Wednesday, October 3, 2012

TVR Cerbera

A while ago I posted some pictures of the TVR Sagaris, but today it is time to look a bit further back in TVR history. Today's car is the Cerbera, a sports car which brought the company many firsts. This third car in row for Peter Wheeler (after the Griffith and the Chimaera), was the first hard-top, the first 2+2 and, last but certainly not least, the first TVR to be driven by their own engines!

With a name like Cerbera (derived from the Greek name Cerberus a three-headed beast that guarded the entrance of Hades), you'd expect this car to have a bit of a sting to it, and it has. TVRs are known to be not only exceptionally powerful but also very light for their size and power output, and the Cerbera (weighing in at 1100kgs) is no exception.

Add three different engines (a 350hp 4.0L, a 360hp 4.2L and a 420hp 4.5L), and you get some very interesting results. For the top model for instance, the 0-60mh time is 3.9 seconds and you can keep pushing the Cerbera until you reach a top speed of 313,7km/h.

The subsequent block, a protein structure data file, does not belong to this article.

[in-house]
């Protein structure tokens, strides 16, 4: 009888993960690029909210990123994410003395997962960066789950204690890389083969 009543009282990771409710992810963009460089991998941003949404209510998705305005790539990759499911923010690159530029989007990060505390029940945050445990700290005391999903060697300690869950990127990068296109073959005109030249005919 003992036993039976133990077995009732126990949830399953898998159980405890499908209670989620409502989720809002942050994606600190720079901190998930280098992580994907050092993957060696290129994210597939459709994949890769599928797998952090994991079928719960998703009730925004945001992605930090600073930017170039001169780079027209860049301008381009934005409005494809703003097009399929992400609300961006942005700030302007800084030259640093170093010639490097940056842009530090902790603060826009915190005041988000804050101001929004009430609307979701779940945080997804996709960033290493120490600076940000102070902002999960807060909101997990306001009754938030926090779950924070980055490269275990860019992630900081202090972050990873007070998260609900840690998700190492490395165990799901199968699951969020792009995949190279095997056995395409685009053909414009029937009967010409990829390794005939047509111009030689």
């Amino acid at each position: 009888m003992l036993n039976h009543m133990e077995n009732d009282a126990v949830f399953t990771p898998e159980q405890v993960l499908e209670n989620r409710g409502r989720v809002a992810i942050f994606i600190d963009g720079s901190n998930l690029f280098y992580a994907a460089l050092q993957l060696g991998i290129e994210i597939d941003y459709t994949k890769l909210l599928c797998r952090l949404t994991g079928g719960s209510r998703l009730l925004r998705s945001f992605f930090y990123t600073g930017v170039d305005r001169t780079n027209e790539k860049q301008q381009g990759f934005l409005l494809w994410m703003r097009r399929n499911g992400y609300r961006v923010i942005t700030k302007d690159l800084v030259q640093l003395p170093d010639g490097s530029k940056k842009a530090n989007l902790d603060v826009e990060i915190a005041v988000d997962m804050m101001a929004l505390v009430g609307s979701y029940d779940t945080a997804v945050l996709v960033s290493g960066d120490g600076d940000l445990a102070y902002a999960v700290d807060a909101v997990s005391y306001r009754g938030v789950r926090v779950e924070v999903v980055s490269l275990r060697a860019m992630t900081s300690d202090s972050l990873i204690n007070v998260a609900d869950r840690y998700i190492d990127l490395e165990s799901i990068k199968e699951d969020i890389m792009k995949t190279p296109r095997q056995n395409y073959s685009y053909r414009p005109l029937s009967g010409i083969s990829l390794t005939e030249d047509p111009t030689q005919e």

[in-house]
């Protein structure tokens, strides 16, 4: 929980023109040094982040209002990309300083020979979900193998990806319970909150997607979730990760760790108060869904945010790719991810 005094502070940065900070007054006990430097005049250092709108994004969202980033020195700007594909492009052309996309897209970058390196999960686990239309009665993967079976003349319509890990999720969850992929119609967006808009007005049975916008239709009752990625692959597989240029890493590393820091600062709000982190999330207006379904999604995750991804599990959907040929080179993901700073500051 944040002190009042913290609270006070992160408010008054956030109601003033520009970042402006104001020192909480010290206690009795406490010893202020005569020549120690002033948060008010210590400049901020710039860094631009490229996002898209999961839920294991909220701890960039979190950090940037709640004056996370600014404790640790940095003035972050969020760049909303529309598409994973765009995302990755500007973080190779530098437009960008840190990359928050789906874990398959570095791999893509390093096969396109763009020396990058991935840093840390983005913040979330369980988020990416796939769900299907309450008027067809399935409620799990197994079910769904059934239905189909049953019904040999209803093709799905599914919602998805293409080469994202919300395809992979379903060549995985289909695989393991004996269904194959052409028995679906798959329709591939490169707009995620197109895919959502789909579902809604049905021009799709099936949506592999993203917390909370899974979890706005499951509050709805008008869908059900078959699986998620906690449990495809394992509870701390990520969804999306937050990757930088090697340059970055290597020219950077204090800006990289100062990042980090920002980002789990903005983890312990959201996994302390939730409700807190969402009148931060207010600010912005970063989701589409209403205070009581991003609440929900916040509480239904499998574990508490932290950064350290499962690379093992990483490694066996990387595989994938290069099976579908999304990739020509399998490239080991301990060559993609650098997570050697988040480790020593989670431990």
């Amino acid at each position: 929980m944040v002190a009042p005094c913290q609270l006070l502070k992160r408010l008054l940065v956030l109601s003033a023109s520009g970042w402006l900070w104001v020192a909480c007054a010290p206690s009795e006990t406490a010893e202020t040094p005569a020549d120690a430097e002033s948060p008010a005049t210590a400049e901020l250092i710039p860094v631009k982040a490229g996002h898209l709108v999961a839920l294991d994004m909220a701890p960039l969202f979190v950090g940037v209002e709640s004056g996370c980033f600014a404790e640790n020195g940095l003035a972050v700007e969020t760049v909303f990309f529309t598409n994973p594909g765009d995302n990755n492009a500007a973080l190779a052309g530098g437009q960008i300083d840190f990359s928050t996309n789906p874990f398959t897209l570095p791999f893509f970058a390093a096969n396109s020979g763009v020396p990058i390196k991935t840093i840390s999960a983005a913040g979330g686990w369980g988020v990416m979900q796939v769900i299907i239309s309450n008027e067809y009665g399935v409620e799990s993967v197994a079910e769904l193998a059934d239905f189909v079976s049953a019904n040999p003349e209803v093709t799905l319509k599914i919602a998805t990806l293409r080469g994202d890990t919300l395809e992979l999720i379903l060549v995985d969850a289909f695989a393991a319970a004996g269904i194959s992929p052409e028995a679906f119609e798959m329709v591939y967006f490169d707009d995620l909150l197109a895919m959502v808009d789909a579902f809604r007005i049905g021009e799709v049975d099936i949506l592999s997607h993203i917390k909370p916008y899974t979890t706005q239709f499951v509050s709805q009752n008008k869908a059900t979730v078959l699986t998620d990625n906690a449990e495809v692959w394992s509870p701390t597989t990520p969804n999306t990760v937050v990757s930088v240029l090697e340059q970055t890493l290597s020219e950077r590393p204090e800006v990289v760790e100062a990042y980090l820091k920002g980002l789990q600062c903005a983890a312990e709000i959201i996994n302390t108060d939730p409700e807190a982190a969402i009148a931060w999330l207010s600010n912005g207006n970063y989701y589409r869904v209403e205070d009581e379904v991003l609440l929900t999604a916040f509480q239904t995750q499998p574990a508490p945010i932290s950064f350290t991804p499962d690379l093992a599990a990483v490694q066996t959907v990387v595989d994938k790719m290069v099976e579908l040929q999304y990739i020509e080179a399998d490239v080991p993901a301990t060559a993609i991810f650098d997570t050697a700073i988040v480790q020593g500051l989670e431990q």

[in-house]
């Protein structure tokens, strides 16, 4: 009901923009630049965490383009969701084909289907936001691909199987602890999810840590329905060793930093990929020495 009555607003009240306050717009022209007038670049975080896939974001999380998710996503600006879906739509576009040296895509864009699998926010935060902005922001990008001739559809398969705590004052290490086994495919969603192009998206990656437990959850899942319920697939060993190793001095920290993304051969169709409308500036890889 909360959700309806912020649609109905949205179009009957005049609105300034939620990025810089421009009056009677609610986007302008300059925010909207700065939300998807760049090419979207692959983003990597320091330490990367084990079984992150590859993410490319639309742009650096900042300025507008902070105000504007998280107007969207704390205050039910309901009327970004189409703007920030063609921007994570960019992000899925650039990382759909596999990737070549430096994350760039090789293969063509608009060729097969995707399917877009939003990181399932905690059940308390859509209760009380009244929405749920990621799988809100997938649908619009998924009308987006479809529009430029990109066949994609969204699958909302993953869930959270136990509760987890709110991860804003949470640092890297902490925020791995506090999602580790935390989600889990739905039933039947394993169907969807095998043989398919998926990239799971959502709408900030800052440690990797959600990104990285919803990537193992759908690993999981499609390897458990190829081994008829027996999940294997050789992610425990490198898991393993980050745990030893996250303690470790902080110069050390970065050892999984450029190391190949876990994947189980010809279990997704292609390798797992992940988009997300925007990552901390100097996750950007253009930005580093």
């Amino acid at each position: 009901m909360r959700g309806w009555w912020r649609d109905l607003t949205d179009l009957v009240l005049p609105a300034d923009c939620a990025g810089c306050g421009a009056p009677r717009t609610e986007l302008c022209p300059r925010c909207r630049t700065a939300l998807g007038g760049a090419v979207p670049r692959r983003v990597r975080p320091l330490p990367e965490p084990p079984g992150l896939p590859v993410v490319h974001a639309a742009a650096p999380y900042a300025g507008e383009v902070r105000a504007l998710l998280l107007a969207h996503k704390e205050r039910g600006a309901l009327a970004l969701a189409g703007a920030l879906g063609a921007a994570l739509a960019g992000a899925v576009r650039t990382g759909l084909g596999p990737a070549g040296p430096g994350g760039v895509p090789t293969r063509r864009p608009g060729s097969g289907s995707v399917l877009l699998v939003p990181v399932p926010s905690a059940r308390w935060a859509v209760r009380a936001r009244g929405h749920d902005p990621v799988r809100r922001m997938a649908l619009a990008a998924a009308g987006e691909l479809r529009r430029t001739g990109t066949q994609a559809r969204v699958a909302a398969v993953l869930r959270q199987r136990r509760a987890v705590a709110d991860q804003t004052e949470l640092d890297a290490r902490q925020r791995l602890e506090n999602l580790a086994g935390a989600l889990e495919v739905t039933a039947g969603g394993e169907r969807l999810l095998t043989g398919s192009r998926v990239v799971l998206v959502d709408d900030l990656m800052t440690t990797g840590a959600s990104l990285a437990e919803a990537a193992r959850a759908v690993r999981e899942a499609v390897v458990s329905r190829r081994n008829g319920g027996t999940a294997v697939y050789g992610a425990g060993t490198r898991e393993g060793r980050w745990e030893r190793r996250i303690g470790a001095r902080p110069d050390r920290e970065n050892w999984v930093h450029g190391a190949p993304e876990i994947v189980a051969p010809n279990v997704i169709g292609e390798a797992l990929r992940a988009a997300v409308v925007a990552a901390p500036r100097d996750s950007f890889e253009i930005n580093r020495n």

It was hard to find some decent pictures though - to compensate, I added a few more pictures than I normally do. And before I leave you with the pictures, here's an interesting fact about the V8 Cerbera, taken from Wikipedia: "One of the attractions of the V8 Cerberas for many owners was the loud backfire produced on overrun, particularly at low speeds. In fact this was the result of an argument at the factory between one of TVR's executives and the engineers mapping the engine. The engineers wanted to map out this "irregularity" to improve fuel efficiency and CO2 emissions, whilst the executive insisted it was exactly the kind of thing owners would like. In the end a compromise was reached in which the popping and banging remained on the 4.5 L cars." -- a true driver's car, in other words...

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